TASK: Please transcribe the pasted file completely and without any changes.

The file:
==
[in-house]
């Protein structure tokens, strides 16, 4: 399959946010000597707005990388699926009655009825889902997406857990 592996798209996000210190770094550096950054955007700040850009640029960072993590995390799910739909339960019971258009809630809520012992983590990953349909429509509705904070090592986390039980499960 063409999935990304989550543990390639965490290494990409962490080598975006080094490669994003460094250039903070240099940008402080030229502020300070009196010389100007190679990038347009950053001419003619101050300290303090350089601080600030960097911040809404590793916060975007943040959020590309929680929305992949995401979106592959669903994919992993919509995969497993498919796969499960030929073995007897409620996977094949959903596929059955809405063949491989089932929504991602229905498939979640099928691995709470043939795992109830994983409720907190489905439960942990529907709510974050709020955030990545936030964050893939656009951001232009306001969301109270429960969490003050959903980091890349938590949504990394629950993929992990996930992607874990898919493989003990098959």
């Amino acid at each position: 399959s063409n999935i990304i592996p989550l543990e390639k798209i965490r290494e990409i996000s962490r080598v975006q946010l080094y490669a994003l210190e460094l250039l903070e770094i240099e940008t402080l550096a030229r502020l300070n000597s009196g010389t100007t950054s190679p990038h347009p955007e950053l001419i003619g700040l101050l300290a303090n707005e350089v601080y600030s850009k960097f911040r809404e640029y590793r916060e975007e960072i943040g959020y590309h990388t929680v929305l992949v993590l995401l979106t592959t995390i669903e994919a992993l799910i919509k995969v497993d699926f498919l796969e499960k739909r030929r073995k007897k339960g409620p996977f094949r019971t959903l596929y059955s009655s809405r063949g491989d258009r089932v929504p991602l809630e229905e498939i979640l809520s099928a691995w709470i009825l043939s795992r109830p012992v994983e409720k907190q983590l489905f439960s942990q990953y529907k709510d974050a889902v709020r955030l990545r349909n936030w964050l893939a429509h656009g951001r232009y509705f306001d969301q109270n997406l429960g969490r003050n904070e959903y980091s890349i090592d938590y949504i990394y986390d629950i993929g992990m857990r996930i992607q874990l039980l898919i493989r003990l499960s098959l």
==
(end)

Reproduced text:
[in-house]
């Protein structure tokens, strides 16, 4: 399959946010000597707005990388699926009655009825889902997406857990 592996798209996000210190770094550096950054955007700040850009640029960072993590995390799910739909339960019971258009809630809520012992983590990953349909429509509705904070090592986390039980499960 063409999935990304989550543990390639965490290494990409962490080598975006080094490669994003460094250039903070240099940008402080030229502020300070009196010389100007190679990038347009950053001419003619101050300290303090350089601080600030960097911040809404590793916060975007943040959020590309929680929305992949995401979106592959669903994919992993919509995969497993498919796969499960030929073995007897409620996977094949959903596929059955809405063949491989089932929504991602229905498939979640099928691995709470043939795992109830994983409720907190489905439960942990529907709510974050709020955030990545936030964050893939656009951001232009306001969301109270429960969490003050959903980091890349938590949504990394629950993929992990996930992607874990898919493989003990098959």
């Amino acid at each position: 399959s063409n999935i990304i592996p989550l543990e390639k798209i965490r290494e990409i996000s962490r080598v975006q946010l080094y490669a994003l210190e460094l250039l903070e770094i240099e940008t402080l550096a030229r502020l300070n000597s009196g010389t100007t950054s190679p990038h347009p955007e950053l001419i003619g700040l101050l300290a303090n707005e350089v601080y600030s850009k960097f911040r809404e640029y590793r916060e975007e960072i943040g959020y590309h990388t929680v929305l992949v993590l995401l979106t592959t995390i669903e994919a992993l799910i919509k995969v497993d699926f498919l796969e499960k739909r030929r073995k007897k339960g409620p996977f094949r019971t959903l596929y059955s009655s809405r063949g491989d258009r089932v929504p991602l809630e229905e498939i979640l809520s099928a691995w709470i009825l043939s795992r109830p012992v994983e409720k907190q983590l489905f439960s942990q990953y529907k709510d974050a889902v709020r955030l990545r349909n936030w964050l893939a429509h656009g951001r232009y509705f306001d969301q109270n997406l429960g969490r003050n904070e959903y980091s890349i090592d938590y949504i990394y986390d629950i993929g992990m857990r996930i992607q874990l039980l898919i493989r003990l499960s098959l």